What is Gardner syndrome?

Gardner syndrome

Gardner syndrome is characterized by multiple small and large intestinal polyps,  osteomas of the skull and jaw and soft tissue tumours (multiple lipomas, fibromas of the mesentery or abdominal wall, and epidermoid cysts).

It is a rare condition and inherited as an autosomal dominant fashion. Like FAP (Familial adenomatous polyposis), the germline mutation in the tumour suppressor APC (adenomatous polyposis coli) gene located in chromosome 5, is the cause of developing Gardner syndrome.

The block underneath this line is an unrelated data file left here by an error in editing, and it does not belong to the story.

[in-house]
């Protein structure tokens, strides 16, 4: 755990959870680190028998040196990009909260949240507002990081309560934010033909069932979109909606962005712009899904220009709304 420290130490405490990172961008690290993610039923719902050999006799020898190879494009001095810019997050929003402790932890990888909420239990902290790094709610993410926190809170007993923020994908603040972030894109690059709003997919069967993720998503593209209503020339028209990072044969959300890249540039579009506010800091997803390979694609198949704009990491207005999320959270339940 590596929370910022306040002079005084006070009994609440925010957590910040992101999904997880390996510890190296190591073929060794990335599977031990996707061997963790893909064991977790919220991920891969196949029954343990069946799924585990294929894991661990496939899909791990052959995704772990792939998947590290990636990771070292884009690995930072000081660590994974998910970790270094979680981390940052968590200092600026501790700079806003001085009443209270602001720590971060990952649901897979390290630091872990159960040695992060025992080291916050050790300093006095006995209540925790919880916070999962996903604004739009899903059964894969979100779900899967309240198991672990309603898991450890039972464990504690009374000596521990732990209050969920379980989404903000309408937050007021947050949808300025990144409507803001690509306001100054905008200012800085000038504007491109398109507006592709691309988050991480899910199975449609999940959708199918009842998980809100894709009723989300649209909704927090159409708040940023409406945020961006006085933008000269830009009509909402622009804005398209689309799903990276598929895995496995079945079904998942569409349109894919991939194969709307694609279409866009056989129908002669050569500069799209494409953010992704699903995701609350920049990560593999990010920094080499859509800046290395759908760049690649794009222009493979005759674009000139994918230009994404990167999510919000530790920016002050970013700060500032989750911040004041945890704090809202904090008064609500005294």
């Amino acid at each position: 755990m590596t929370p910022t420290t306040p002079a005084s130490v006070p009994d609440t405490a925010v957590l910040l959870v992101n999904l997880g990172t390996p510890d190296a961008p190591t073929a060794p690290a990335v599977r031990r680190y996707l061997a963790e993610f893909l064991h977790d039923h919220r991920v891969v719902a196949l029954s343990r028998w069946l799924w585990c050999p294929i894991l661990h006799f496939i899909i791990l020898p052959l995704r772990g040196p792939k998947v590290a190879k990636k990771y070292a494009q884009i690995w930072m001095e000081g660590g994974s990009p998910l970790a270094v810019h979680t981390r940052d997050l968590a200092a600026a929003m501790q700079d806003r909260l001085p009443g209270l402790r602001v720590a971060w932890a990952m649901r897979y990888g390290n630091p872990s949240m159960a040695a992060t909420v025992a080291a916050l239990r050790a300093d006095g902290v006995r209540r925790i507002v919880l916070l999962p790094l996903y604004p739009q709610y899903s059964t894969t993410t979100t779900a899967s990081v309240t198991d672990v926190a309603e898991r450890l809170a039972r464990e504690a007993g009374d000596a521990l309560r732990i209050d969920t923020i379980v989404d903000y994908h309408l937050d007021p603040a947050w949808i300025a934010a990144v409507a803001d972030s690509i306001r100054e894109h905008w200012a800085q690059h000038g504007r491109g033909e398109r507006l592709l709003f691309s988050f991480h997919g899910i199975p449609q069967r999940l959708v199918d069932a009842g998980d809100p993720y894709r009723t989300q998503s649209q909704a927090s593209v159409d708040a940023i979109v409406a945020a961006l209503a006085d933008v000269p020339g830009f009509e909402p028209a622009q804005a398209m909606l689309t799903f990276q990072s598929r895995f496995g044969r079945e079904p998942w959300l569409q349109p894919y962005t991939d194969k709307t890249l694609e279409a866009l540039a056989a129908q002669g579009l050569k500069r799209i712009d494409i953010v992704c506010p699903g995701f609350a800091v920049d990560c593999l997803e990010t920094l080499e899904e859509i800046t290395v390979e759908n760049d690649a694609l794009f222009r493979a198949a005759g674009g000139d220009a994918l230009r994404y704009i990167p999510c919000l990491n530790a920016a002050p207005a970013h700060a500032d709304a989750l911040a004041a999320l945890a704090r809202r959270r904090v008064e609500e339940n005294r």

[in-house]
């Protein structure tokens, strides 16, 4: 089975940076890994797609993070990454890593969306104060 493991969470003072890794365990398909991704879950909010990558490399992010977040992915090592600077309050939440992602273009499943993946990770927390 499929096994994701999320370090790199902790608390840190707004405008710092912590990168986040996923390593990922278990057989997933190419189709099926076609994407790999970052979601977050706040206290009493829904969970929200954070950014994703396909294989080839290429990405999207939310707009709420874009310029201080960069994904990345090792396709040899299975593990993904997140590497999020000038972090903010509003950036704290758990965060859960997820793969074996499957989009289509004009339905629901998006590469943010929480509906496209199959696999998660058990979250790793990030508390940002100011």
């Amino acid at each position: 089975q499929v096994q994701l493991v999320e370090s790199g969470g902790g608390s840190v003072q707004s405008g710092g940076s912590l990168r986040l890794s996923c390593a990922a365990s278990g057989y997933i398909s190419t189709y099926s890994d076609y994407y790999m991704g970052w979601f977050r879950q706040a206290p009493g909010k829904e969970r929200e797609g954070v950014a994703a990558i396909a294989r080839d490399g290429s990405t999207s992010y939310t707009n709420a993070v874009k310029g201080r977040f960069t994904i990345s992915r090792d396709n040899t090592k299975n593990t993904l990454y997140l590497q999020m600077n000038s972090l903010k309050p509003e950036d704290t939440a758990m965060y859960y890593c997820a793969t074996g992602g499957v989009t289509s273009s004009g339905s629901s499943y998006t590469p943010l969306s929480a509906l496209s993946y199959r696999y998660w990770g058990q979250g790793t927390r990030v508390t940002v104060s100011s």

It carries an increased risk of papillary carcinoma of the thyroid and colonic carcinoma.

By the age of 21 years, around 7% of the individuals with this syndrome will develop colonic carcinoma, by the age of 39 years it will reach up to 50%, and 90% by the age of 45 years. 

Colectomy is recommended once polyps appear.

Gardner syndrome = FAP + (osteoma and soft tissue tumours)



  • Step Up to MRCP Review Note for Part I & Part II by Dr Khaled El Magraby; page: 327, 434

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